Results: Text (25) Images (0)

Filtered by:

Clear filters
Sort by
Results per page
Results showing
1 - 25 of 25 (1 pages)
    Page 1 of 1
The United States

Brenda Sternquist and Elizabeth B. Goldsmith

Source: International Retailing, 3rd Edition, 2018, Fairchild Books Library

Book chapter + STUDIO

After studying this chapter, you should be able to:

Brand Identity and Protection

Fiona Armstrong-Gibbs and Tamsin McLaren

Source: Marketing Fashion Footwear. The Business of Shoes, 2017, Fairchild Books Library

Book chapter

Fashion footwear is a complex industry where many variables converge to present brands with challenges that test their ability to become, and remain, credible. It is this credibility that is crucial for brands to survive, not just short term, but long term. And it is this credibility, in the eyes of the consumer, that allows brands to charge far in excess of production costs and overheads, and therefore yield greater profit.

Brand Management

Fiona Armstrong-Gibbs and Tamsin McLaren

Source: Marketing Fashion Footwear. The Business of Shoes, 2017, Fairchild Books Library

Book chapter

Successful fashion footwear brands are not born overnight but rather evolve over time as a result of unique product, in-depth consumer research, carefully planned strategies and in many cases by capturing the spirit of the time, often by chance. This chapter explores how brands morph from “fad” brands into truly iconic brands by appealing to many different consumer types simultaneously.

Branding and Logos

Jennifer Grayer Moore

Source: Fashion Photography Archive, 2015, Fashion Photography Archive

Article

Making the brand name or logo of a company a visible and often dominant design feature in a piece of apparel or on an accessory became a defining feature in fashion in the latter part of the twentieth century, especially from 1970 onward. Icons, initials, full names of designers or design houses, and often a combination of two of the aforementioned were woven, printed, embroidered, stamped, and engraved into every conceivable type of material, sometimes as a single motif and often in endless repe

Céline

Laura Snelgrove

Source: Fashion Photography Archive, 2015, Fashion Photography Archive

Designer Biography

Ralph Lauren

Daphne Stylianou

Source: Fashion Photography Archive, 2015, Fashion Photography Archive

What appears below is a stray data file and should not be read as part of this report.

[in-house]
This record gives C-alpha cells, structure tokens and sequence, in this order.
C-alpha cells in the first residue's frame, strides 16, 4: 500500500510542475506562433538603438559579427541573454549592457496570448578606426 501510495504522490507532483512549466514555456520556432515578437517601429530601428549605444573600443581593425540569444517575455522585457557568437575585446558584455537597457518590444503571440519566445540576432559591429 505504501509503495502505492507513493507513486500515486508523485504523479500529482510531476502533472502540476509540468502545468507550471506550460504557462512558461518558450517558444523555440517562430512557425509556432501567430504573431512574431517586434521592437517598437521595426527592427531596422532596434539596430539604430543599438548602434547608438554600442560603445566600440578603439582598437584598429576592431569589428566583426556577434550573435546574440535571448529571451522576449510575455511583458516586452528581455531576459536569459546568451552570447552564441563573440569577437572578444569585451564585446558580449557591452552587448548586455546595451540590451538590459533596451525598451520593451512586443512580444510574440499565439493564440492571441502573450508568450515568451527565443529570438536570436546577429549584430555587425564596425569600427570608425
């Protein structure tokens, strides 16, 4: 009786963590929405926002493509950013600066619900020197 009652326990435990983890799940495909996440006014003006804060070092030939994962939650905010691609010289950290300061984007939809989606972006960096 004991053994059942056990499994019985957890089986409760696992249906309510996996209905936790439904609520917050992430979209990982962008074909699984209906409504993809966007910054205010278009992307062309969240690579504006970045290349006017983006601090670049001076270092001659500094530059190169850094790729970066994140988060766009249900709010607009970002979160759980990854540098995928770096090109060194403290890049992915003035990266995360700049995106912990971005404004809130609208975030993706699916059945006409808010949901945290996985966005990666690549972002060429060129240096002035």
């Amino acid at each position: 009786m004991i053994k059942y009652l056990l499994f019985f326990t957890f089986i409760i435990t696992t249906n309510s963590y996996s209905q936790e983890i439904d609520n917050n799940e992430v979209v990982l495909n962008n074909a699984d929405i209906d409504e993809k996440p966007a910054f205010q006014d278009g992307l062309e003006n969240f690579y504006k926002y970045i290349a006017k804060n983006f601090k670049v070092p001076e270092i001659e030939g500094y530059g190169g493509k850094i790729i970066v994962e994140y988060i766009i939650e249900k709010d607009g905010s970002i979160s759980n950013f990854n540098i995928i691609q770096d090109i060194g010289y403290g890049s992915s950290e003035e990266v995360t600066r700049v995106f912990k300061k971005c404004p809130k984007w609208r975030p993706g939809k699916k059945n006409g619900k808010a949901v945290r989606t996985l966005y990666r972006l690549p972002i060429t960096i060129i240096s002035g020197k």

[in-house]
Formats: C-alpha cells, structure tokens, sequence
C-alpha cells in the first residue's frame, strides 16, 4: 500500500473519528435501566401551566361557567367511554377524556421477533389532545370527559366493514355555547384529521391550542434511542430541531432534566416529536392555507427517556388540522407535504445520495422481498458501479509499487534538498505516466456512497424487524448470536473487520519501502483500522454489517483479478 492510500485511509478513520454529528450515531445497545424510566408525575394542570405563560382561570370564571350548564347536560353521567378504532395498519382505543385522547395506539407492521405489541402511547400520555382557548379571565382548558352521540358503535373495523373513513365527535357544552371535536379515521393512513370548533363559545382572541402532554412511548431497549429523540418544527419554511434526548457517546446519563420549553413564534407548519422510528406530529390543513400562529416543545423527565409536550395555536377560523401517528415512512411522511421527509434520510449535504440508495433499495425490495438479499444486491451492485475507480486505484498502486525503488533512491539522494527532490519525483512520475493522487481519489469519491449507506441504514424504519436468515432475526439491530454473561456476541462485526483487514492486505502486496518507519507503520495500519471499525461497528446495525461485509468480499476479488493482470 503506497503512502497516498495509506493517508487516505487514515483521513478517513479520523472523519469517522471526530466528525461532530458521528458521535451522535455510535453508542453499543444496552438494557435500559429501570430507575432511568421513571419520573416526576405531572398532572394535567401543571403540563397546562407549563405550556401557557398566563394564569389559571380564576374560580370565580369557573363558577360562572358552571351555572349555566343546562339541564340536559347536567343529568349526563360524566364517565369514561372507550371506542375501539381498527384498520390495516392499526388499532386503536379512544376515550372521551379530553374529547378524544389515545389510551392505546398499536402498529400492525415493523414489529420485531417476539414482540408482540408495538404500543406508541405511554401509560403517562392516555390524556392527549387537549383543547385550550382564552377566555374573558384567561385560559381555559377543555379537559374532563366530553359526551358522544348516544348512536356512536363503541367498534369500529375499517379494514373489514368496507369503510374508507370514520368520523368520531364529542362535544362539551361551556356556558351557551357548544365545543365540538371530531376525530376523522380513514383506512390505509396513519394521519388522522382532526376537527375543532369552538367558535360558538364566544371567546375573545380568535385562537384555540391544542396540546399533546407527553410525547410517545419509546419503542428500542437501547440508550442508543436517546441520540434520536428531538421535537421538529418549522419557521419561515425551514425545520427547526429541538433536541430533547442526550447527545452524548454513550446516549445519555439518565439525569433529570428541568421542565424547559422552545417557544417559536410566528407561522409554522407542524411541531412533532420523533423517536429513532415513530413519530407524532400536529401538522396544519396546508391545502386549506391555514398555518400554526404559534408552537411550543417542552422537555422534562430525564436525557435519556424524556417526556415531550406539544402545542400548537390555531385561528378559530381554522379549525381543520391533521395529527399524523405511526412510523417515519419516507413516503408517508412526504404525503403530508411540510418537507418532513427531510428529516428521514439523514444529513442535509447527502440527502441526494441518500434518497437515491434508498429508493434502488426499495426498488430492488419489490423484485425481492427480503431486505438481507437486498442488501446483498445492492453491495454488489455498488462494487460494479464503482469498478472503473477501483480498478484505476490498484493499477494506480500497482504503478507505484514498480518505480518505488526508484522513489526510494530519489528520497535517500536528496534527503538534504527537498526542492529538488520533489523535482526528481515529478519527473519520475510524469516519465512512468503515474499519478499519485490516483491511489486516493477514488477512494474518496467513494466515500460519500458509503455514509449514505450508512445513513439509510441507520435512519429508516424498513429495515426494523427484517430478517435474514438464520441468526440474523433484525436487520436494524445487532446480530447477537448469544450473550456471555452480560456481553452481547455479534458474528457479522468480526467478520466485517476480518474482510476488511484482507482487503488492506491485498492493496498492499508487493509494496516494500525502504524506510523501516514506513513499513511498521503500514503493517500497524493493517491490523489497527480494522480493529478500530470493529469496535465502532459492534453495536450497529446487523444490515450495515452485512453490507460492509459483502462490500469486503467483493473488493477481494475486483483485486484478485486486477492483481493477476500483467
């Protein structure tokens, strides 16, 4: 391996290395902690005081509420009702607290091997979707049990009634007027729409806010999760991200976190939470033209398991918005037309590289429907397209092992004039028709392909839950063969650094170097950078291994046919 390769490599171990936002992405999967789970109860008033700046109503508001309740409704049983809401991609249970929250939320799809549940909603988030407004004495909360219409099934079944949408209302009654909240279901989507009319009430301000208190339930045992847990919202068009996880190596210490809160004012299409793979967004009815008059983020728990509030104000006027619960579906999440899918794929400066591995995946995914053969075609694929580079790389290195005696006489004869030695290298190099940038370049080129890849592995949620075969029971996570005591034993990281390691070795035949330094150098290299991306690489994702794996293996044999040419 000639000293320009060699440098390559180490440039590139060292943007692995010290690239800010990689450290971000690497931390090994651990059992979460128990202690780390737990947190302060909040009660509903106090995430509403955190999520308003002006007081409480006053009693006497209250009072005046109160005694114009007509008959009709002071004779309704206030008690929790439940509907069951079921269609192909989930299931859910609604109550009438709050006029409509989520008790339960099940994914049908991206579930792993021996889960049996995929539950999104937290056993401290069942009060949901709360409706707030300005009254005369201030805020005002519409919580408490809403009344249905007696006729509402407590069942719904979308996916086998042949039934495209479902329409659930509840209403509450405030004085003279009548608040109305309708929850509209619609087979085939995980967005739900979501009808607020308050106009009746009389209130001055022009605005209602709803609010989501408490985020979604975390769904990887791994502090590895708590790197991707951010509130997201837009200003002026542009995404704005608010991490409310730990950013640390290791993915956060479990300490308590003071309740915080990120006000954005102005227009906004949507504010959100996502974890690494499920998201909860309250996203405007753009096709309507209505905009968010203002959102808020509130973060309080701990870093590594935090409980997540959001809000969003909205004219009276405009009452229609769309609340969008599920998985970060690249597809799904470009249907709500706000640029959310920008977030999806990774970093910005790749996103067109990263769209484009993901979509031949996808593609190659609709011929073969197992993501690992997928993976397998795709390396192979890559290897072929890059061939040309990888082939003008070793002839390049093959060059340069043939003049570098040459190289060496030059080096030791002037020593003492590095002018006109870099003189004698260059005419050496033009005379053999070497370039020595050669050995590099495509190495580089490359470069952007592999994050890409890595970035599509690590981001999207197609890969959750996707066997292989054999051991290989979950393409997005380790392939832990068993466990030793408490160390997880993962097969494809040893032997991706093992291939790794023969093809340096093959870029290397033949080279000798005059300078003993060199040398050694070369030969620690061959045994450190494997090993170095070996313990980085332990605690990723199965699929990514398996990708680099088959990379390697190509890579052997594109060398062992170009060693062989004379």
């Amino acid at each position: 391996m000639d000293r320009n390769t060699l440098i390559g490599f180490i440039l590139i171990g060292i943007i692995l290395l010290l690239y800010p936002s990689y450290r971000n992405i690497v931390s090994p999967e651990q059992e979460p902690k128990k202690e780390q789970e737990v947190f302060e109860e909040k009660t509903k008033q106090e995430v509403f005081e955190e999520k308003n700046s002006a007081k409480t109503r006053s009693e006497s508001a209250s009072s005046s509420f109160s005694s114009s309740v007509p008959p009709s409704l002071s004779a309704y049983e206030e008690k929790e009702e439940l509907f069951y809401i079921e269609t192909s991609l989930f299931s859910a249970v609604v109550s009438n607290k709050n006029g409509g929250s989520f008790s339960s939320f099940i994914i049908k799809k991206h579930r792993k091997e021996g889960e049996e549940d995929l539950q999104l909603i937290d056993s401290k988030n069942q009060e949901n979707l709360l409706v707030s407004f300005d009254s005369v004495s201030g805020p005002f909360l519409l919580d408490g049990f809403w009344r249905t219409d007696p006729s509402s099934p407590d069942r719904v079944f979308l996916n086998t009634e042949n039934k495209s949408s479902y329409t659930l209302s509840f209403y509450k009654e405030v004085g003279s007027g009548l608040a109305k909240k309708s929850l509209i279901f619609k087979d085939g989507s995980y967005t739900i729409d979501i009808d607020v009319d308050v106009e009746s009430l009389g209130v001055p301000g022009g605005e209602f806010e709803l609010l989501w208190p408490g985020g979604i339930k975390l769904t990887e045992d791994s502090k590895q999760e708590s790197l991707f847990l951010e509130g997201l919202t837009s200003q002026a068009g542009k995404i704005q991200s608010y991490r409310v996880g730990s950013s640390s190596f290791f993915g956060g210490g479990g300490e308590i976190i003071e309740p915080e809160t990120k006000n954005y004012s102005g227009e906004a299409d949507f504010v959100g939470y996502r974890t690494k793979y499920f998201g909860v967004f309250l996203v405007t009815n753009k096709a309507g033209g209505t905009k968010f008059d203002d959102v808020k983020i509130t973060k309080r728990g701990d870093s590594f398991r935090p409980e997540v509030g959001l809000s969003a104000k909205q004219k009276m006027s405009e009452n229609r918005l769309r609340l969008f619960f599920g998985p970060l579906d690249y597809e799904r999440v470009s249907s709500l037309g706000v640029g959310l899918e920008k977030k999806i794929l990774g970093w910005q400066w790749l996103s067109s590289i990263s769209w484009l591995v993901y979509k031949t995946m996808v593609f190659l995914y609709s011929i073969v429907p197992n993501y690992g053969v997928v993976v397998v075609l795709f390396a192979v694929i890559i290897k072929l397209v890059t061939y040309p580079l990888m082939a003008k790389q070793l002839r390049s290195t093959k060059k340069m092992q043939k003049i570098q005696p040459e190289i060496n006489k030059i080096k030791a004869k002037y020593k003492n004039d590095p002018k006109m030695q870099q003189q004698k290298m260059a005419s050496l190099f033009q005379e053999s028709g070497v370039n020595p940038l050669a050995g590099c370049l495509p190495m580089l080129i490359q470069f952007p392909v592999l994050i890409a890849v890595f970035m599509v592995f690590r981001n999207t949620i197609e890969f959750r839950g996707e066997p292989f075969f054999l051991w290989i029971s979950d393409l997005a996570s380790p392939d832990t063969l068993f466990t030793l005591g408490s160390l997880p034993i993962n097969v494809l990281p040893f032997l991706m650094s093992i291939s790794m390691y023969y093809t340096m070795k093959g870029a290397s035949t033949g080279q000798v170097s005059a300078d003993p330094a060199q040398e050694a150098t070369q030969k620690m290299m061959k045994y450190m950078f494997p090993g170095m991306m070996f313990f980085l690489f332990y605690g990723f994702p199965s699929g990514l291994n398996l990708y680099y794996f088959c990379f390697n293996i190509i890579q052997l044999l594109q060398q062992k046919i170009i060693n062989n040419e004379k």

Designer Biography

Fashion Licensing

Karen Artz Ash and Barbara Kolsun

Source: Fashion Law. A Guide for Designers, Fashion Executives, and Attorneys, 2nd Edition, 2014, Fairchild Books Library

Book chapter

This chapter presents an overview of brand licensing and identifies the various issues that arise from these contractual arrangements in the fashion industry. License agreements are absolutely vital to the fashion industry, and it is no exaggeration to state that global fashion is built substantially on a foundation of brand licenses. As we will see, license agreements must be living instruments. As a result, the best ones are carefully designed to govern how people and companies work together ov

Litigation Strategies in Fashion Law

David H. Bernstein

Source: Fashion Law. A Guide for Designers, Fashion Executives, and Attorneys, 2nd Edition, 2014, Fairchild Books Library

Book chapter

This chapter reviews the full range of strategies and techniques available to fashion companies involved in legal conflicts, particularly regarding intellectual property. Among the topics discussed are how to choose a litigation forum, how to prosecute and defend against common claims that arise in fashion disputes, and how to address evidentiary issues that commonly arise during fashion-related litigation.This chapter was authored by David H. Bernstein of Debevoise & Plimpton LLP, in New York. M

International Fashion Law: Brand Protection and IP Law in Key Fashion Markets

Connie Carnabuci and Victoria White

Source: Fashion Law. A Guide for Designers, Fashion Executives, and Attorneys, 2nd Edition, 2014, Fairchild Books Library

Book chapter

A fashion label must adopt a global brand protection strategy if it anticipates operating in foreign markets. In this chapter we explore international IP registration strategies with a view to maximizing the country-specific advantages of the different national systems. We conclude the chapter with a summary of key IP and brand protection rules and procedures in several of the world’s leading fashion markets. Applications for trademark registration should be initiated at the earliest opportunity

Copyright

Charles Colman

Source: Fashion Law. A Guide for Designers, Fashion Executives, and Attorneys, 2nd Edition, 2014, Fairchild Books Library

Book chapter

This chapter explores copyright law in fashion. We review the basic principles of U.S. copyright law, discuss difficulties that fashion designers encounter in attempting to protect their creations using copyright law, review categories of fashion design elements that are copyrightable, and note certain fashion-specific issues that frequently arise in copyright litigation.

International Development of the Fashion Business

Michael F. Colosi

Source: Fashion Law. A Guide for Designers, Fashion Executives, and Attorneys, 2nd Edition, 2014, Fairchild Books Library

Book chapter

Expansion beyond domestic boundaries presents a fashion company with great financial opportunities and also enormous risk. The international appetite for high-quality branded apparel and luxury items has at times seemed almost insatiable. In addition, developing a strong international business can be a valuable hedge against domestic economic downturns and changing fashion trends. Foreign expansion also allows fashion companies to enter markets that have yet to experience the market saturation an

Import and Customs Issues in Fashion

Frances P. Hadfield and Amanda M. Simpson

Source: Fashion Law. A Guide for Designers, Fashion Executives, and Attorneys, 2nd Edition, 2014, Fairchild Books Library

Book chapter

The majority of apparel goods sold in the United States today are manufactured abroad. By law, even before the apparel arrives at the U.S. border, the importer must provide formalized information to the U.S. government about the fashion articles it intends to import. The process of providing this information to the U.S. government is called entry.19 U.S.C. § 1484 (2013).

A Survey of Fashion Law: Key Issues and Trends

Guillermo C. Jimenez

Source: Fashion Law. A Guide for Designers, Fashion Executives, and Attorneys, 2nd Edition, 2014, Fairchild Books Library

Book chapter